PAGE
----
State parks raise day-use and camping fees

California State Parks day-use
and camping fees will increase and begin to help offset recent budget
reductions and help keep more parks open. Partners in the public and private
sectors are still being sought, as the fee increase will help keep some parks
open, but not all.

             “In
these dire economic times, we can no longer afford to keep our fees at their current
levels,” said State Parks Director Ruth Coleman. “The people of California understand that
by charging more, we will be able to keep more parks open and preserved for
these and future generations.”

 Beginning
Aug. 17, day-use parking fees will increase by $2 to $5, and camping fees will
increase by $10 – $21
a night.
Camping reservations made prior to that date will be honored at the lower price.

Annual
Passes will go back on sale immediately at the existing price of $125. In
future months, additional fee and pass increases are possible as State Parks assesses
how the partnership program stretches the reduced budget funding to help keep
parks open.

A list of specific parks where fee adjustments will
occur will be made available when they go into effect. In deciding which parks
will receive a fee increase, and by how much, park managers are evaluating attendance,
with higher fees charged where demand is greatest. In that way, the fee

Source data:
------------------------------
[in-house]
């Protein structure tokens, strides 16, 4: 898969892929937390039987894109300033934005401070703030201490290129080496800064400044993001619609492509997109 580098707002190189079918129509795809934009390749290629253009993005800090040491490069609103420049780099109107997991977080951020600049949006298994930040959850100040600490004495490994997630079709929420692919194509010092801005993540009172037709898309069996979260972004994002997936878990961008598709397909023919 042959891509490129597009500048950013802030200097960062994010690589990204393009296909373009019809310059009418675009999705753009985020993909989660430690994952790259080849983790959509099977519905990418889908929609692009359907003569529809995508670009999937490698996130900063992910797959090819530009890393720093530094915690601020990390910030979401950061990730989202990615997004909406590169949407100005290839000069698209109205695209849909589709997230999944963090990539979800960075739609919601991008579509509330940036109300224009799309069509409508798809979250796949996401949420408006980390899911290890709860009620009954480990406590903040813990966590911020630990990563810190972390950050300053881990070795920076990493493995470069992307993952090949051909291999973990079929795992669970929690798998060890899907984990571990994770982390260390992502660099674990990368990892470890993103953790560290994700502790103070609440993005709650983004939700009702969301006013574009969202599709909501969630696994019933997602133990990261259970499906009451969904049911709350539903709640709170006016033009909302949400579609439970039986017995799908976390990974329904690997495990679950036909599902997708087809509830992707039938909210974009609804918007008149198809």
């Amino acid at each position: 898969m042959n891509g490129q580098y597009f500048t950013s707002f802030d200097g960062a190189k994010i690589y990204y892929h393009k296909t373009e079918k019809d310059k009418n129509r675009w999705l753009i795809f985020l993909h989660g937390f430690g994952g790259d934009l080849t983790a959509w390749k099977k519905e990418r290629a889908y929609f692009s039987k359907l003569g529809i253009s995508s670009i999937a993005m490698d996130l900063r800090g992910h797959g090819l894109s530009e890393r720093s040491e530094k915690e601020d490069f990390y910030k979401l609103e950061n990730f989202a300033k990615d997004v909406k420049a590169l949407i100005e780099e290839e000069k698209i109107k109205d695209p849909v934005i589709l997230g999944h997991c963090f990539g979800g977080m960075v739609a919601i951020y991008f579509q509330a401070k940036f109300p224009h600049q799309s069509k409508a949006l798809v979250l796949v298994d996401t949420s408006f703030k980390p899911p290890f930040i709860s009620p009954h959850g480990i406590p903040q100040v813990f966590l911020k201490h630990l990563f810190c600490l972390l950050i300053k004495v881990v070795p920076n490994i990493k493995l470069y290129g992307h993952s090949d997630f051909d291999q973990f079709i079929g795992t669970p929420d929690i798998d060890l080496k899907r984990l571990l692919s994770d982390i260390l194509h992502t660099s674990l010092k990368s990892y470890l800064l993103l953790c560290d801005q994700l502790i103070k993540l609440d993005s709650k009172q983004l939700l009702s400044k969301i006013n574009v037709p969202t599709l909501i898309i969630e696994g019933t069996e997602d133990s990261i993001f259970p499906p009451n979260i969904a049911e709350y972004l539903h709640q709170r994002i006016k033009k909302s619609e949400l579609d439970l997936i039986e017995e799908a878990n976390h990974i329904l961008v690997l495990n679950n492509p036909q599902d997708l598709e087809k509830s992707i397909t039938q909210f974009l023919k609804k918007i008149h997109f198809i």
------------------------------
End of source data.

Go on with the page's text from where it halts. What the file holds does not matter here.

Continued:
increase will have the least effect on attendance, resulting in a revenue gain.
Managers will watch revenues closely, and may make adjustments to particular
fees throughout the year.

 It should be noted that these increases do not raise
park revenues to the level of self-sustainment for the system.  Doing that
would require steep increases that would price people out of their public park
system.  These increases are another tool in the efforts being taken by California
State Parks to keep more parks open during this time of budget cuts and
employee furloughs.   

The department continues to seek support from cities,
counties, corporations and nonprofit organizations who may want to sponsor or
operate particular parks to help keep them open. Further, park managers have
been reducing services and modifying their operations by closing portions of
parks and reducing operating hours.

            “We
have loyal visitors who truly love our parks,” added Coleman.  “We
will do our best to maximize the use of additional funds so that parks continue
to be available for public enjoyment.”

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